CBC is reporting that many Canadians are saving thousands of dollars by shopping for cars and trucks in the United States. It is not surprising given that our dollar has crossed 95 cents (US) and a wide disparity exists between prices on some models. For example, Toyota Sienna XLE Limited has a suggested retail price of $51,375 in Canada. The same van is priced at $37,665 (US) south of the border and at current exchange rates, Canadian shoppers can save more than $20,000 when purchasing the van. Some of the savings will be spent on importing the vehicle into Canada but even netting out the expenses leaves a considerable sum of money in your pocket.

MoneySense magazine recently had an article on importing a car from the US (not available online). This article in CanadianDriver.com gives some idea of the hurdles that must be cleared during the import process. If you have personally imported a vehicle from the US, please share your experience in the comments.

This article has 34 comments

  1. I work for an automaker and although I don’t work on the sales and marketing side of the business, I can tell you that automobiles will always be more expensive in Canada than the USA. One reason is the up-front cost of the government approvals necessary (usually millions of $) to sell a vehicle in any country – and Canada has even more government regulations than many other countries. Since the USA has 10x the population and 10x the sales of automobiles, that up-front expense can be spread across many more vehicles sold. In many cases, some limited production vehicles are just too expensive for some automakers to bother to try to bring to Canada. For Toyota, see the Scion lineup of vehicles not for sale in Canada and the MR-S which never did make it to Canada during that model run. Another example is Lotus didn’t bother to go through the regulations to license their Elise for sale in Canada, but it is for sale in the USA. Another reason is that while currencies fluctuate daily, usually sales literature is only published once every minor model (once a year or two). Only when they publish the new literature, then the marketing departments sit down and decide whether to adjust the prices or not.

  2. And I have lived on both sides of the border and moving cars across the border isn’t too big of a hassle. I’m not sure if the rules are any different for importing vehicles, but when I was moving, it was no big deal…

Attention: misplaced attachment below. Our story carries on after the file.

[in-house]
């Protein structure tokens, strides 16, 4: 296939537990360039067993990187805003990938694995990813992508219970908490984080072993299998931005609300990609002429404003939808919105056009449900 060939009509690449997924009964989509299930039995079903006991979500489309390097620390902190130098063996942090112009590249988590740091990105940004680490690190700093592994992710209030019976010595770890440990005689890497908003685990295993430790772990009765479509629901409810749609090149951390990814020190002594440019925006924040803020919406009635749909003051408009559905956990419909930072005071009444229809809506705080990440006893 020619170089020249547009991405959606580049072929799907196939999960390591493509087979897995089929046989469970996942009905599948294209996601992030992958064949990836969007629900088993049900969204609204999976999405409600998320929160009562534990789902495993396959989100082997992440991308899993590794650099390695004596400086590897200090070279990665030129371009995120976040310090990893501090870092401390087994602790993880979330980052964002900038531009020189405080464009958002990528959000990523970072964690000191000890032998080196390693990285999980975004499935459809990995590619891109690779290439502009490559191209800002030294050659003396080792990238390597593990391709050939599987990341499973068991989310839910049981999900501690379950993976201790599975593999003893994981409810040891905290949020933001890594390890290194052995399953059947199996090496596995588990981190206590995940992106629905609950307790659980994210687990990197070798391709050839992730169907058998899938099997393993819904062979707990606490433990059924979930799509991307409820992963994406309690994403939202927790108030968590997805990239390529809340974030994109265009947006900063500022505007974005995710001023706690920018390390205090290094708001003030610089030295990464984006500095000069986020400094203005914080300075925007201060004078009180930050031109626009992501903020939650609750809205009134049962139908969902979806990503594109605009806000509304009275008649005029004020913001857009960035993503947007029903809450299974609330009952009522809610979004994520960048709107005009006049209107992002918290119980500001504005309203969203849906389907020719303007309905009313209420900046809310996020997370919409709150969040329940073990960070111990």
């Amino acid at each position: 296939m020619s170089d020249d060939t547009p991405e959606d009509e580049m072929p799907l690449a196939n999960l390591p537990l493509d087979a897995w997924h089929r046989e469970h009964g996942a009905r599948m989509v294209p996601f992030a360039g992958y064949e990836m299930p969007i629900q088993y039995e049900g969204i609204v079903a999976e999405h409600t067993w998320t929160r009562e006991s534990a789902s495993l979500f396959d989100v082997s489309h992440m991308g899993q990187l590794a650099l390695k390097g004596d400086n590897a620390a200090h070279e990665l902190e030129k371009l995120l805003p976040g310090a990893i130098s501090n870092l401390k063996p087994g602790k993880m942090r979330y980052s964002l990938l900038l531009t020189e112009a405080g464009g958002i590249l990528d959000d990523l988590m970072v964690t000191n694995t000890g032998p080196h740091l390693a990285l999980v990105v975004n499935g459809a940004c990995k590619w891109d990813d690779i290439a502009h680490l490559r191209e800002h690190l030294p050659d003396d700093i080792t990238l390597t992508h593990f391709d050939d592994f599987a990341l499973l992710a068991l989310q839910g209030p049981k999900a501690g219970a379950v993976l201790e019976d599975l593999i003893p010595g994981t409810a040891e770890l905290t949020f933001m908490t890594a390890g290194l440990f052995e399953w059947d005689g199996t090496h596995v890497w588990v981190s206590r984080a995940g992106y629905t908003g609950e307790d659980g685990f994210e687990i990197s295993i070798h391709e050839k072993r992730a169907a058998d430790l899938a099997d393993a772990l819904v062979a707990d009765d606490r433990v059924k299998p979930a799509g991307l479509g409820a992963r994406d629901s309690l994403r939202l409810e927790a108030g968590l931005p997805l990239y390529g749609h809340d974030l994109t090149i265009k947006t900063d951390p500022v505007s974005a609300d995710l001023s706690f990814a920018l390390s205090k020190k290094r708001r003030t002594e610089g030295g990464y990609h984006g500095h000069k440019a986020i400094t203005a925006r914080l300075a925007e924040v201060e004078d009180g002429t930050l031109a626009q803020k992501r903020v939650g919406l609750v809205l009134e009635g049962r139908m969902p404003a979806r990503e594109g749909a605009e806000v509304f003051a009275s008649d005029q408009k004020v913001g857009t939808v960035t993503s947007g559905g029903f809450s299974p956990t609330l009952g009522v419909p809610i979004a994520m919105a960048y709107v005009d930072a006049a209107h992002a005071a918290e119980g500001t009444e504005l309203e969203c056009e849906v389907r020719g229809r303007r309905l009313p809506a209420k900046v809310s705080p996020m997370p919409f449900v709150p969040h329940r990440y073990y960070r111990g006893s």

All I needed to get was a letter from the manufacturer stating that the vehicle meets all of the applicable safety and emissions of whichever country I was importing the vehicle into. There obviously may be a problem if the model of vehicle you bought isn’t sold in Canada. After that, there was some kind of an administration charge for a few hundred dollars that I recall having to pay, but I believe any vehicles manufactured in North America are basically duty-free as part of NAFTA.

  3. I think the best illustration is for a Porsche Boxster, since it is manufactured in Europe (the Toyota Sienna in your example is manufactured in Indiana). Its base price is $45,600 in the USA and $63,600 in Canada. This price difference shows the difference between Porsche selling thousands of Boxsters in the large market that is the USA versus hundreds of Boxsters in Canada.

  4. As noted in the article, and other “importing cars from USA” sites, it’s even more advantageous to chose a vehicle produced in the US or Mexico to avoid the 6.1% duty placed on non-NAFTA cars.

    What I love about the CBC article is how automakers love to trumpet free trade, they don’t want their customers freely trading cars across borders. 🙂

    This is another good site:

  5. My friend is going to Vegas to pick up a BMW M5 next week, probably saving $5-10K in the process. I’m thinking about teaming up with an acquaintance in Spokane, Wash. to act as a conduit for vehicles into the country.